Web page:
UNL Dry Bean Breeding Specialist Wins International Award - UNL CropWatch, 11/8/2011

UNL Dry Bean Breeding Specialist Wins International Award - UNL CropWatch, 11/8/2011

November 8, 2011

Dr. Carlos Urrea, dry edible bean breeding specialist at the University of Nebraska Panhandle Research and Extension Center, received the 2011 Distinguished Achievement Award from the Bean Improvement Cooperative (BIC), an international organization dedicated to the improvement of bean production.

Carlos UrreaCarlos Urrea

Urrea was recognized Nov. 1 at the 2011 BIC meeting at San Juan, Puerto Rico. He was one of three recipients of the Distinguished Achievement Award in recognition of outstanding scientific achievement relating to bean improvement. The other recipients were from Spain and Puerto Rico.

Urrea has been at the Panhandle Center since 2005. His work focuses on the genetics, germplasm evaluation, and development of dry bean and chickpea cultivars adapted to western Nebraska with drought tolerance and resistance to diseases such as common rust and bacterial blight. Coyne, a new variety of Great Northern dry edible bean developed by Urrea, was released by UNL in 2008. It became commercially available in 2011 and is expected to be widely available in 2012.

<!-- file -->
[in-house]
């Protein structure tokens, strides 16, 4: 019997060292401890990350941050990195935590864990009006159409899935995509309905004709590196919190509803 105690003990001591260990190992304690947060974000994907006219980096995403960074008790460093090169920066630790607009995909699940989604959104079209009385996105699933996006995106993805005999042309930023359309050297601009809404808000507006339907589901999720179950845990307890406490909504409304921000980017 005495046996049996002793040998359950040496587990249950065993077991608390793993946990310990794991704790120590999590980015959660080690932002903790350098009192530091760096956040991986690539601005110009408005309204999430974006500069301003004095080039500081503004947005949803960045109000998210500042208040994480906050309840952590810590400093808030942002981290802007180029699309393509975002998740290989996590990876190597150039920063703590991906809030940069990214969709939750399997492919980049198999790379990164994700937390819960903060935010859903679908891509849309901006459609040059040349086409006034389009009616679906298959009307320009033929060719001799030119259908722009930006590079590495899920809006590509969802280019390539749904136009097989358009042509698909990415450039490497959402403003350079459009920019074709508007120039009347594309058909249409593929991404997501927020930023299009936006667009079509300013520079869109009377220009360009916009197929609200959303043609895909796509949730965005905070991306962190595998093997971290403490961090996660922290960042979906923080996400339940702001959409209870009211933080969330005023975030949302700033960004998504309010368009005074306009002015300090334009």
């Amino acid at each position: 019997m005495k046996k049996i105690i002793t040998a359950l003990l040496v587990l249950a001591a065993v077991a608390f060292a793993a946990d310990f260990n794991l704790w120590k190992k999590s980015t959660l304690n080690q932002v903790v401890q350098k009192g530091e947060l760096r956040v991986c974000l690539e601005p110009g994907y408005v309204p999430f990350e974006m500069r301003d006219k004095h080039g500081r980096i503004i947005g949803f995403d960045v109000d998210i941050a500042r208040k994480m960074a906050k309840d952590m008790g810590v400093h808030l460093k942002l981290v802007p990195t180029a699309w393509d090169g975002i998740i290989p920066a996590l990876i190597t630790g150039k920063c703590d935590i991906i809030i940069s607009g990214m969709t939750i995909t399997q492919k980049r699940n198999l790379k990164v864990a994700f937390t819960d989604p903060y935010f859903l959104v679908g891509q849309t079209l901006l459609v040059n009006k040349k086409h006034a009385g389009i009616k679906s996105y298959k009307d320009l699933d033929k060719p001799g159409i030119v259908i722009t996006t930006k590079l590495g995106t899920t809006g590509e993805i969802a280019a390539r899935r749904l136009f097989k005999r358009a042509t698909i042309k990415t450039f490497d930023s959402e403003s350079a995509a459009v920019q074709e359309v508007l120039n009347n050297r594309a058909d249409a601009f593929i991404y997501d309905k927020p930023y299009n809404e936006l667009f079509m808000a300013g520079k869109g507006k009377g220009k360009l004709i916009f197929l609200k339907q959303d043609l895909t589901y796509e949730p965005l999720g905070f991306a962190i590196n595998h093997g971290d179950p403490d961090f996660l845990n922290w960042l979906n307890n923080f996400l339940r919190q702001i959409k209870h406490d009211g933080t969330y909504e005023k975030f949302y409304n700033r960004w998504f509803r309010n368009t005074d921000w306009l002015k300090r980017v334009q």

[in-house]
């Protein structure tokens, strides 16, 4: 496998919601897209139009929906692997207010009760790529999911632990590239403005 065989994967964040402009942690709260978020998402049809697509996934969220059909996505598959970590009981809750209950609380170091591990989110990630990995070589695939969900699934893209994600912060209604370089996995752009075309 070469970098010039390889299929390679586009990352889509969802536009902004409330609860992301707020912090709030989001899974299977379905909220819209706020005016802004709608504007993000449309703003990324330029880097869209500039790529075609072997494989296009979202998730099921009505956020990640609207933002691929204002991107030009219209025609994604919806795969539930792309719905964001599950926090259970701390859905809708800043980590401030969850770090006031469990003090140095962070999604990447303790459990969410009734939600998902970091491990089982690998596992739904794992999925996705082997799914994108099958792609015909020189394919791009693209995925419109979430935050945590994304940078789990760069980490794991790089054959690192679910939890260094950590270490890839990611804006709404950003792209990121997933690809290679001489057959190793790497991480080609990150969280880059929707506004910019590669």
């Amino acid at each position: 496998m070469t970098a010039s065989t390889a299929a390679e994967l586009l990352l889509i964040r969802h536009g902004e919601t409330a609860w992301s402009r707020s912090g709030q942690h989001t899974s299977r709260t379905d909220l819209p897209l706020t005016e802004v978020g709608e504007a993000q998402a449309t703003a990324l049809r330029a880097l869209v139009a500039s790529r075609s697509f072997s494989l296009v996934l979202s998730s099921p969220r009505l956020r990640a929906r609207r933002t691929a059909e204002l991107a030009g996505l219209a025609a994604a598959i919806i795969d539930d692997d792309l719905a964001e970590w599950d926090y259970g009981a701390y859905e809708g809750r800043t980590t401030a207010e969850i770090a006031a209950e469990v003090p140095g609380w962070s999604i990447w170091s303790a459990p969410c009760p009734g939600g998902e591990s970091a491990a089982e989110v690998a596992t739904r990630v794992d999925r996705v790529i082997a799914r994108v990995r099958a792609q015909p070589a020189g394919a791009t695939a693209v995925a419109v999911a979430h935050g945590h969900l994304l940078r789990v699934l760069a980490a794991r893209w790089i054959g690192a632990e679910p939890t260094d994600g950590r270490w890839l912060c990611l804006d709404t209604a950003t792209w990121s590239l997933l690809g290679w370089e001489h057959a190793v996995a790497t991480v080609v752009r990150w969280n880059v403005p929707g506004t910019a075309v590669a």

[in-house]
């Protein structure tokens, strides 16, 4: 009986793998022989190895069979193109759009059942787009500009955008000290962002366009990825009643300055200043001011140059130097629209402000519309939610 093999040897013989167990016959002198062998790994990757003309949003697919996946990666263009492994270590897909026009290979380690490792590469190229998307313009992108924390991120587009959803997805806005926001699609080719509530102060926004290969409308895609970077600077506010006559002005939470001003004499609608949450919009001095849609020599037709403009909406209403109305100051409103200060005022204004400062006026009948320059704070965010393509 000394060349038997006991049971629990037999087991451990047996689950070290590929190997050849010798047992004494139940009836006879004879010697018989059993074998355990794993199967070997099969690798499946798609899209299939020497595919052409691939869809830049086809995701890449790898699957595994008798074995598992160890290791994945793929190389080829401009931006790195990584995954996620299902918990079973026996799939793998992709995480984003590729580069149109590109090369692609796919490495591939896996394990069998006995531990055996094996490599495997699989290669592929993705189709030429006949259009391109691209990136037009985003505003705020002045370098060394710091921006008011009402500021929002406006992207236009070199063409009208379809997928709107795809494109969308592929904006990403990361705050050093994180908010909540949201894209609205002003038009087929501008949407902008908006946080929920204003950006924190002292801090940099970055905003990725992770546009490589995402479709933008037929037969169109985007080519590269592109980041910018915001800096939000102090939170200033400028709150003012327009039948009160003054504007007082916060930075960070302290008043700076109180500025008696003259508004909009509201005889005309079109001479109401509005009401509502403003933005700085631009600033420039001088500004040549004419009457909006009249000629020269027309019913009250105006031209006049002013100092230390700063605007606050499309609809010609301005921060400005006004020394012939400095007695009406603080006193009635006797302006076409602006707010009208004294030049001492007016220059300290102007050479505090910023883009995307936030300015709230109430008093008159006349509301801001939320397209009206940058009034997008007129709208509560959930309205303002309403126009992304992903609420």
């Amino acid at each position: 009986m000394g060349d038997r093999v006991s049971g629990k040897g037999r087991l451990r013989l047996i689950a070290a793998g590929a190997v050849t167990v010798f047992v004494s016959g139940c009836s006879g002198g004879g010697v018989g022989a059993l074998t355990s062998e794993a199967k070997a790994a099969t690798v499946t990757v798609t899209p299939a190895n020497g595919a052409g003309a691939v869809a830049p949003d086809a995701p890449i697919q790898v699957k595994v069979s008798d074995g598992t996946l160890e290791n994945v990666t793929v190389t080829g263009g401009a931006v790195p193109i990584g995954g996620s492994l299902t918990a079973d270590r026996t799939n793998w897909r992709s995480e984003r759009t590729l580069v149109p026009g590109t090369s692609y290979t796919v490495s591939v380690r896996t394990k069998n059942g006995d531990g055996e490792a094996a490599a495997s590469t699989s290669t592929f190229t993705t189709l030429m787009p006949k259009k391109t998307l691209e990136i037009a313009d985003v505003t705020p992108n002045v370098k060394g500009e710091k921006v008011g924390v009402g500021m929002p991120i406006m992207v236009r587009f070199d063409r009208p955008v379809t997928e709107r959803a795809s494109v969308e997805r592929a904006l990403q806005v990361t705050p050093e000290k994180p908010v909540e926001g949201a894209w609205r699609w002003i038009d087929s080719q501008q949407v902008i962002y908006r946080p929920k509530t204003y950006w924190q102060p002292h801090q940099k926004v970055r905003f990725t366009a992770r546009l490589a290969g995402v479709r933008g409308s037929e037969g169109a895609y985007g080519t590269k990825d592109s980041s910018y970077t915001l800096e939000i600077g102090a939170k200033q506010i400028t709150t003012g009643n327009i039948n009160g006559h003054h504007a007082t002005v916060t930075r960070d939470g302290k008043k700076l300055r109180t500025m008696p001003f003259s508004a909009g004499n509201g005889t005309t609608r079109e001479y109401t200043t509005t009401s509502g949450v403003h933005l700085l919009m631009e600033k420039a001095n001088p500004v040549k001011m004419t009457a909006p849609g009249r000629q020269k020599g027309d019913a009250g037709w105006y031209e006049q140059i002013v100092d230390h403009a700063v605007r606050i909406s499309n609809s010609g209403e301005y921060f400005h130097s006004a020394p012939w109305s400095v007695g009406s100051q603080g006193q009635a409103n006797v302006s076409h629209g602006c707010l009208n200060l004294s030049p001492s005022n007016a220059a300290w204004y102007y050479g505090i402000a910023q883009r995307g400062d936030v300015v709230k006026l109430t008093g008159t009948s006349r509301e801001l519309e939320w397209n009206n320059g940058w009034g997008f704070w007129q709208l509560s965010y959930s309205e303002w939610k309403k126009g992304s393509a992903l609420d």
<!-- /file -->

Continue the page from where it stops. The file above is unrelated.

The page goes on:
Urrea has developed strong relationships with the Nebraska Dry Bean Growers Association and Nebraska Dry Bean Commission, as well as other local and regional organizations and many dry bean growers. He has co-authored more than 33 refereed publications, 27 of them on beans.

Before coming to UNL, Urrea worked as a barley breeder in North Dakota and a corn breeder in Mexico and Nepal. He received his bachelor’s degree in agronomy from Universidad Nacional de Colombia in 1984, his master’s degree in agronomy from the University of Puerto Rico, and his Ph.D. in plant breeding with a minor in statistics from North Dakota State University.

He serves on several committees in the Bean Improvement Cooperative; has been involved with the Multistate Regional Project, including as chairman and other officer posts; and has served as coordinator for the Western Regional Bean Trial since 2006.

BIC is a voluntary and informal organization that exists for the exchange of information and materials for the improvement of bean production worldwide. Members include scientists, students, private organizations and lay-people interested in the organization’s mission.

David Ostdiek
Extension Communications Specialist, Panhandle REC, Scottsbluff